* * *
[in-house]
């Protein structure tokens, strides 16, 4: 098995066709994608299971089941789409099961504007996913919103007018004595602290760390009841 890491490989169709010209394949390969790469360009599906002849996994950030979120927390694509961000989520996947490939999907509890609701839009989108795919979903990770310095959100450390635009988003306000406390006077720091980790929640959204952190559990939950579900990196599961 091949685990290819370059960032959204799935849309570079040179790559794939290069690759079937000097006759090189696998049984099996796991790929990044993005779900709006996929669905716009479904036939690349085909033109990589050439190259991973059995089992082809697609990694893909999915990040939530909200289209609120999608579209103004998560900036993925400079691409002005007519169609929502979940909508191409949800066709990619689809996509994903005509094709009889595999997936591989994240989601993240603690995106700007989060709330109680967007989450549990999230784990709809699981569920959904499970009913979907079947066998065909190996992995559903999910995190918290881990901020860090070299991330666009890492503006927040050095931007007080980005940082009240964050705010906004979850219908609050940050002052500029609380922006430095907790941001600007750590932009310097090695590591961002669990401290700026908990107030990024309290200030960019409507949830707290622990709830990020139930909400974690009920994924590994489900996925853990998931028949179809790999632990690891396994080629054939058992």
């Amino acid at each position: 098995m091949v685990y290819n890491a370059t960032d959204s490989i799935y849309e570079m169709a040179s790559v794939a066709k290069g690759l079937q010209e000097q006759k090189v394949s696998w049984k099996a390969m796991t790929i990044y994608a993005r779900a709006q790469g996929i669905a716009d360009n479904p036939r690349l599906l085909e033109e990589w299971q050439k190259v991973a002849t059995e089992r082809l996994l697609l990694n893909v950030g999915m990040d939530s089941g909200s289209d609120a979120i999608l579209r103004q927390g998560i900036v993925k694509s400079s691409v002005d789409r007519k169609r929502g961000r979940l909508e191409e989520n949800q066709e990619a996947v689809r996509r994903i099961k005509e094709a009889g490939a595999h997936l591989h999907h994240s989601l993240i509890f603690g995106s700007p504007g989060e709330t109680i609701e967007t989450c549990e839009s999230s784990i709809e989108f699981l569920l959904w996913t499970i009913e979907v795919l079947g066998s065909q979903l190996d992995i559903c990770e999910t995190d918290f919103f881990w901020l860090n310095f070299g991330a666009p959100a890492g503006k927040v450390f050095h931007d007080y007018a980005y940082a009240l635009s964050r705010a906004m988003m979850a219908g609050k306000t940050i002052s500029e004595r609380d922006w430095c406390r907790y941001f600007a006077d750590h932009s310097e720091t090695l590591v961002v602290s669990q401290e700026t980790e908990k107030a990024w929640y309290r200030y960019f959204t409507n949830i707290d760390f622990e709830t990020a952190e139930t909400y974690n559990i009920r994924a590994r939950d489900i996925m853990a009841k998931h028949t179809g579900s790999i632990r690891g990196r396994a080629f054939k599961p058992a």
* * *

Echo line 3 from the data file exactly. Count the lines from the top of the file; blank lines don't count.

């Amino acid at each position: 098995m091949v685990y290819n890491a370059t960032d959204s490989i799935y849309e570079m169709a040179s790559v794939a066709k290069g690759l079937q010209e000097q006759k090189v394949s696998w049984k099996a390969m796991t790929i990044y994608a993005r779900a709006q790469g996929i669905a716009d360009n479904p036939r690349l599906l085909e033109e990589w299971q050439k190259v991973a002849t059995e089992r082809l996994l697609l990694n893909v950030g999915m990040d939530s089941g909200s289209d609120a979120i999608l579209r103004q927390g998560i900036v993925k694509s400079s691409v002005d789409r007519k169609r929502g961000r979940l909508e191409e989520n949800q066709e990619a996947v689809r996509r994903i099961k005509e094709a009889g490939a595999h997936l591989h999907h994240s989601l993240i509890f603690g995106s700007p504007g989060e709330t109680i609701e967007t989450c549990e839009s999230s784990i709809e989108f699981l569920l959904w996913t499970i009913e979907v795919l079947g066998s065909q979903l190996d992995i559903c990770e999910t995190d918290f919103f881990w901020l860090n310095f070299g991330a666009p959100a890492g503006k927040v450390f050095h931007d007080y007018a980005y940082a009240l635009s964050r705010a906004m988003m979850a219908g609050k306000t940050i002052s500029e004595r609380d922006w430095c406390r907790y941001f600007a006077d750590h932009s310097e720091t090695l590591v961002v602290s669990q401290e700026t980790e908990k107030a990024w929640y309290r200030y960019f959204t409507n949830i707290d760390f622990e709830t990020a952190e139930t909400y974690n559990i009920r994924a590994r939950d489900i996925m853990a009841k998931h028949t179809g579900s790999i632990r690891g990196r396994a080629f054939k599961p058992a």